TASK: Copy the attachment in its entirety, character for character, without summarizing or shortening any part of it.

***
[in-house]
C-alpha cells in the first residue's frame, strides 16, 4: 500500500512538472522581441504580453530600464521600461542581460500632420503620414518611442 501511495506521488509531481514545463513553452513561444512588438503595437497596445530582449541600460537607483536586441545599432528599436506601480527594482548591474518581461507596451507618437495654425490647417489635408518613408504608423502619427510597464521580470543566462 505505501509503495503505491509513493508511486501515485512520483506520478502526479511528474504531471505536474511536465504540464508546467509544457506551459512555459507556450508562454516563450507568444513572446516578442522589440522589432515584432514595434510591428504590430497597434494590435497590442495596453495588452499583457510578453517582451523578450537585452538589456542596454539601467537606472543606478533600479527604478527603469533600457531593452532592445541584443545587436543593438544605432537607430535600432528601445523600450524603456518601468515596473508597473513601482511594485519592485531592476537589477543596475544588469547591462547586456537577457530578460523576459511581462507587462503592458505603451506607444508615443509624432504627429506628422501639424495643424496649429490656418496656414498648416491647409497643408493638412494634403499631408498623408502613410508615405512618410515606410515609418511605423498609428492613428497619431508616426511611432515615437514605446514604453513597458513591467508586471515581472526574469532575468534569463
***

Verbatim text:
[in-house]
C-alpha cells in the first residue's frame, strides 16, 4: 500500500512538472522581441504580453530600464521600461542581460500632420503620414518611442 501511495506521488509531481514545463513553452513561444512588438503595437497596445530582449541600460537607483536586441545599432528599436506601480527594482548591474518581461507596451507618437495654425490647417489635408518613408504608423502619427510597464521580470543566462 505505501509503495503505491509513493508511486501515485512520483506520478502526479511528474504531471505536474511536465504540464508546467509544457506551459512555459507556450508562454516563450507568444513572446516578442522589440522589432515584432514595434510591428504590430497597434494590435497590442495596453495588452499583457510578453517582451523578450537585452538589456542596454539601467537606472543606478533600479527604478527603469533600457531593452532592445541584443545587436543593438544605432537607430535600432528601445523600450524603456518601468515596473508597473513601482511594485519592485531592476537589477543596475544588469547591462547586456537577457530578460523576459511581462507587462503592458505603451506607444508615443509624432504627429506628422501639424495643424496649429490656418496656414498648416491647409497643408493638412494634403499631408498623408502613410508615405512618410515606410515609418511605423498609428492613428497619431508616426511611432515615437514605446514604453513597458513591467508586471515581472526574469532575468534569463